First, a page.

The deification extends to reporters who refused to question the logic of giving him a salary cap-clogging two-year extension before he had even had the chance to play a single game. It trickles down to the announcers continually parroting obsolete truisms about Kobe's ability to penetrate and score on a whim. At a certain point, it feels like we're lying to ourselves to preserve our memories and forgive our own declining foot speed.

Kobe went on the record to say that “only an idiot” would doubt his return from his latest setback. All doubters may be idiots, but it's difficult to believe that he'll return to anything resembling the old Kobe Bryant. The last six games have been excruciating to watch. He's hit some vintage shots and exhibited brilliant court vision, but he also racked up more turnovers than anybody in the league last week. His first step went from quicksilver to quicksand and his 11.6 Player Efficiency rating ranked next-to-last among players on the active roster.

At times, watching the Lakers play with Kobe on the court felt like Toy Story when the humans walk in the room. It reminded you why Phil Jackson (perhaps apocryphally) claimed, “I don't want to coach Kobe Bryant when he's no longer Kobe Bryant.”

This was partially expected. Adjustment takes time, especially when point guards for the Lakers have the longevity of Kamikaze pilots. You don't quickly recover from a ruptured Achilles when you've logged more NBA minutes than any 35-year-old to ever play the game. But at a certain point, you start to wonder when Kobe will become the knight from Monty Python who keeps fighting despite all of his limbs getting chopped off.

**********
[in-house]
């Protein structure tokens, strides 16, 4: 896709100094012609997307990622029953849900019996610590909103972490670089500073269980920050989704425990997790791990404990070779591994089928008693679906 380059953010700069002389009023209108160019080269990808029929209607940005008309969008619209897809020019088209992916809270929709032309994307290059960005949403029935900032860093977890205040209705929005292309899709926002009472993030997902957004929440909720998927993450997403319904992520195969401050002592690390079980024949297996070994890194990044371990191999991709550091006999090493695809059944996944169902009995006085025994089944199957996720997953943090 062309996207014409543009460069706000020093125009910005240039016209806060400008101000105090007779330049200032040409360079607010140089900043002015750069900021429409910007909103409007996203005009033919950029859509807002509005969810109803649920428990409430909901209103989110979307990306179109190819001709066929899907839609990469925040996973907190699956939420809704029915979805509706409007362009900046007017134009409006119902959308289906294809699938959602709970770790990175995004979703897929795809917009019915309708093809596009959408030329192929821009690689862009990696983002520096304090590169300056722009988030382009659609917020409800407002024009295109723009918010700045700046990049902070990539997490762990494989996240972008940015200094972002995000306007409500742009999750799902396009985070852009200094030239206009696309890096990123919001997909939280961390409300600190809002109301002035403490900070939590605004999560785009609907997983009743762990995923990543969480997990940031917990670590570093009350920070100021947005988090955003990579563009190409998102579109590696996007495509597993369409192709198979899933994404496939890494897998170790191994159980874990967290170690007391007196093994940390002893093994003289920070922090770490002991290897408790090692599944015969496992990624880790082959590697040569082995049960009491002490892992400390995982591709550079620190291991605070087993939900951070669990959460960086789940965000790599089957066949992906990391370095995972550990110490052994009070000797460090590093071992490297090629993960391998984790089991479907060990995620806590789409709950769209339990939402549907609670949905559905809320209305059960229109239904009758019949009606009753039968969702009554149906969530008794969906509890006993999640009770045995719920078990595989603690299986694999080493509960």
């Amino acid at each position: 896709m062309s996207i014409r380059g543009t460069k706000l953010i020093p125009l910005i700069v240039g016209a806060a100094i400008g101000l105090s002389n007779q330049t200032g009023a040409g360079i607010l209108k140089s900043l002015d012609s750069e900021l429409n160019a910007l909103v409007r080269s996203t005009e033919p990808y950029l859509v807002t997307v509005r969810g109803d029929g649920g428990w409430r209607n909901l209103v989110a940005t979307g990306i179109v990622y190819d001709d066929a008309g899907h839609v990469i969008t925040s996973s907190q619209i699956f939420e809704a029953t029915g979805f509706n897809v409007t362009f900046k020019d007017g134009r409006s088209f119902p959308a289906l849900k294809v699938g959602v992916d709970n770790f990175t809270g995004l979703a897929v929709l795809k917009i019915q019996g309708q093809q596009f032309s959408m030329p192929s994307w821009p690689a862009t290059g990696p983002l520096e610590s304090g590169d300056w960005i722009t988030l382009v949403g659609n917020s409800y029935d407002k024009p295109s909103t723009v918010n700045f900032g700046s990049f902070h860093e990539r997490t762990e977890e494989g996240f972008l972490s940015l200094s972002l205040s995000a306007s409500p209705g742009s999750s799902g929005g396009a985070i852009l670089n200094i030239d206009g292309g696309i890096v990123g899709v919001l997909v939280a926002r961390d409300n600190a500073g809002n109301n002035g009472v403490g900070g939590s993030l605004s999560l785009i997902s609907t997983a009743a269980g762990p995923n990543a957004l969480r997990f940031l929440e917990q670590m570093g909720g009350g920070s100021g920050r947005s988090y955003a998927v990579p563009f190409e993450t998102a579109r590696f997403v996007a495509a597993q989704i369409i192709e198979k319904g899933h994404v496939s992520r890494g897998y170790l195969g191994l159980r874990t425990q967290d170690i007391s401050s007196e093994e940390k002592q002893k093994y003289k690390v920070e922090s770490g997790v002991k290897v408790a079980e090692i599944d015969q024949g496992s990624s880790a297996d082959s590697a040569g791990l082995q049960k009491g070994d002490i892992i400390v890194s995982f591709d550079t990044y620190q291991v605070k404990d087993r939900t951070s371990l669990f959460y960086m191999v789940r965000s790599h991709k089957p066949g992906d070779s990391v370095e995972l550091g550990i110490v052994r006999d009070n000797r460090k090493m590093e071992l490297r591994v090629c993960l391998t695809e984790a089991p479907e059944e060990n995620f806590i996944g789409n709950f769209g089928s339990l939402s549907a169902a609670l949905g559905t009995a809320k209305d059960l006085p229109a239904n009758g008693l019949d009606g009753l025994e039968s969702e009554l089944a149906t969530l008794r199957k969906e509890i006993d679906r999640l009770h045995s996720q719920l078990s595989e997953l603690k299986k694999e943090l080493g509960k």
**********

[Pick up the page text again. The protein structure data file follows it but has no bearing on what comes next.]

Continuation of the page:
Yes, Kobe Bryant is one of the best basketball players of all time. That's why this matters and why it's so depressing to watch his body deteriorate. Sports rarely obey a consistent narrative for very long and despite the multi-million dollar shoe campaigns and black-and-white tint, we're watching the decline of Kobe Bryant at flipbook speed.

The first words I instinctively wanted to write were, “This isn't supposed to happen.” But that's another lie. Of course, it was. Heroes eventually die, but so does Darth Vader. And the man who wrote “Age Ain't Nothing but a Number” falsified documents in order to illegally marry its 16-year old singer. Aging is our own personal crisis. For the rest of the world, it's just another way to clear room.

If I were Lakers management, I'd treat the rest of the season like the owners from Major League. Every loss is another ping pong ball for the draft lottery. As a fan, it's impossible not to want to suspend my faith and pray for some sort of miracle anti-aging serum to be concocted at the same Teutonic lair where Kobe previously received knee-rejuvenating treatments.

But for the first time since any of us can remember, it's difficult to avoid skepticism about Kobe's future. Never before have I wanted to be proven an idiot.

LA Weekly